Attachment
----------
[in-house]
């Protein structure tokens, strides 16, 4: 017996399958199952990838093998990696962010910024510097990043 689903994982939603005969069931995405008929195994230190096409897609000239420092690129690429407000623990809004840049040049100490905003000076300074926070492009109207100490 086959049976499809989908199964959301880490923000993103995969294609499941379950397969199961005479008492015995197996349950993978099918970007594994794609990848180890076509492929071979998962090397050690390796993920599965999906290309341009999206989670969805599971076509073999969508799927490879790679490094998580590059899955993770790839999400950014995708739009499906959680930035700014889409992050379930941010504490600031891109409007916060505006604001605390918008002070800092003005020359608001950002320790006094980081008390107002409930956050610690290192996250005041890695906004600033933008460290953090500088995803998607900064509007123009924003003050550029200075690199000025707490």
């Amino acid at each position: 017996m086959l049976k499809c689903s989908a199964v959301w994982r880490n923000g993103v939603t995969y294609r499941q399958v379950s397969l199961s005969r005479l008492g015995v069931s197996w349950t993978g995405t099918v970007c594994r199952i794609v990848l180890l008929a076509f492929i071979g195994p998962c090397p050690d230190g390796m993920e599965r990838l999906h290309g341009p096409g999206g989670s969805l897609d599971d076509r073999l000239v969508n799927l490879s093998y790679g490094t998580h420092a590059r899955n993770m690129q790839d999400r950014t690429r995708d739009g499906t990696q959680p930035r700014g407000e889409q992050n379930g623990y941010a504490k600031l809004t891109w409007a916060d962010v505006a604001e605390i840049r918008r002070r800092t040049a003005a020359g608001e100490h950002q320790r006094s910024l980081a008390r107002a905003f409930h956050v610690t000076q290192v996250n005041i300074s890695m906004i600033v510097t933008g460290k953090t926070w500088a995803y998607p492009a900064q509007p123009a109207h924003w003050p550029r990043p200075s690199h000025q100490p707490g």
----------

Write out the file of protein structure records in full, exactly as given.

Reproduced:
[in-house]
């Protein structure tokens, strides 16, 4: 017996399958199952990838093998990696962010910024510097990043 689903994982939603005969069931995405008929195994230190096409897609000239420092690129690429407000623990809004840049040049100490905003000076300074926070492009109207100490 086959049976499809989908199964959301880490923000993103995969294609499941379950397969199961005479008492015995197996349950993978099918970007594994794609990848180890076509492929071979998962090397050690390796993920599965999906290309341009999206989670969805599971076509073999969508799927490879790679490094998580590059899955993770790839999400950014995708739009499906959680930035700014889409992050379930941010504490600031891109409007916060505006604001605390918008002070800092003005020359608001950002320790006094980081008390107002409930956050610690290192996250005041890695906004600033933008460290953090500088995803998607900064509007123009924003003050550029200075690199000025707490």
């Amino acid at each position: 017996m086959l049976k499809c689903s989908a199964v959301w994982r880490n923000g993103v939603t995969y294609r499941q399958v379950s397969l199961s005969r005479l008492g015995v069931s197996w349950t993978g995405t099918v970007c594994r199952i794609v990848l180890l008929a076509f492929i071979g195994p998962c090397p050690d230190g390796m993920e599965r990838l999906h290309g341009p096409g999206g989670s969805l897609d599971d076509r073999l000239v969508n799927l490879s093998y790679g490094t998580h420092a590059r899955n993770m690129q790839d999400r950014t690429r995708d739009g499906t990696q959680p930035r700014g407000e889409q992050n379930g623990y941010a504490k600031l809004t891109w409007a916060d962010v505006a604001e605390i840049r918008r002070r800092t040049a003005a020359g608001e100490h950002q320790r006094s910024l980081a008390r107002a905003f409930h956050v610690t000076q290192v996250n005041i300074s890695m906004i600033v510097t933008g460290k953090t926070w500088a995803y998607p492009a900064q509007p123009a109207h924003w003050p550029r990043p200075s690199h000025q100490p707490g």